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BAME and Mental Health

Mental health is something we all have, any of us at any time can experience poor mental health without any prior experience, no one is immune to it. It’s a fact, regardless of your background or walk of life. However, the chances of having mental ill health are not equal and some people are more likely to suffer from mental health than others.

With 14% of our population in England and Wales represented by minority groups there’s no wonder that those from Black, Asian and minority ethnic (BAME) communities are affected. In a recent study conducted during the 2020 lockdown by University College London (UCL) found that in relation to mental health, those from BAME backgrounds have had higher levels of depression and anxiety across the pandemic, and lower levels of happiness and life satisfaction.

But why? It’s surprisingly simple, some of the reasons why there are different rates of mental illness for people from BAME backgrounds are due to:

· inequalities in wealth and living standards,

· bias, discrimination, and racism,

· stigma about mental health, and

· they are less likely to have mental health issues identified in the criminal justice system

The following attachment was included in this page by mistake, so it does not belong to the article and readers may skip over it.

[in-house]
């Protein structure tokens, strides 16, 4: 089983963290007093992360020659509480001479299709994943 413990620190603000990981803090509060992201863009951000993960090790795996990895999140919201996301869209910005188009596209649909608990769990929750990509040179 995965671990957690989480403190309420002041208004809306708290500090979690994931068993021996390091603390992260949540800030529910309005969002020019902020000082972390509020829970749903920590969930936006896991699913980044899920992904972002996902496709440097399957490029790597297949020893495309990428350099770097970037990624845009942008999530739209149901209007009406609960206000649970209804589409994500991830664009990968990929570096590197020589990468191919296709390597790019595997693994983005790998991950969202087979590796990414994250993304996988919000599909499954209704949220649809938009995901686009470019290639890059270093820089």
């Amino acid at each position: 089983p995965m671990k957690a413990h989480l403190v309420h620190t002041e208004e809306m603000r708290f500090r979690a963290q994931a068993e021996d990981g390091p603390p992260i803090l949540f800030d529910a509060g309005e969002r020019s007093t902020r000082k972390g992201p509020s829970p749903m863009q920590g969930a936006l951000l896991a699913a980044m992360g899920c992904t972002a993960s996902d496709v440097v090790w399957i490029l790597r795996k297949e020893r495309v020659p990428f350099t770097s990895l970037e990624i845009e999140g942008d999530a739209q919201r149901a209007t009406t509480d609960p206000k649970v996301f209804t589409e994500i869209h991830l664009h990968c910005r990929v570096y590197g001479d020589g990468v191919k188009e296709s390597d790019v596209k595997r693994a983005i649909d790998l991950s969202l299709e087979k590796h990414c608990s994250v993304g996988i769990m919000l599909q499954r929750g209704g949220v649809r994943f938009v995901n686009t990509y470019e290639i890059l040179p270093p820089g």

People from BAME backgrounds are more likely to be living in poverty than white people. And people living in poverty are more likely to develop and experience mental health issues.

It’s important to remember that these statistics may not paint the true picture when it comes to mental health within the BAME community. The sole reason for this is the lack of data available along with the fact that those in BAME communities are far less likely to report poor mental health.

Some of the issues that surround poor mental health in BAME communities include racism and inequalities. Since the George Lloyd killing in the USA in 2020, there has been considerable amount of awareness raised in the Black Lives Matters movement. Racism can affect a person’s mental health; this can often appear as micro aggression (subtle but offensive comments) to physical aggression. Suffering racism can be very traumatic and have a huge negative effect on overall health and mental health. It doesn’t end there, add in a global pandemic and ethnic minority individuals have a substantially higher risk of COVID-related death than white people, this adds extra pressure on individuals including anxiety and stress.

As we’ve seen over the last few years it’s clear that those in BAME communities are more likely to face poverty, homelessness, be unemployed and face challenges accessing services. Each of these critical elements adds to the stress and pressure adding to ill mental health.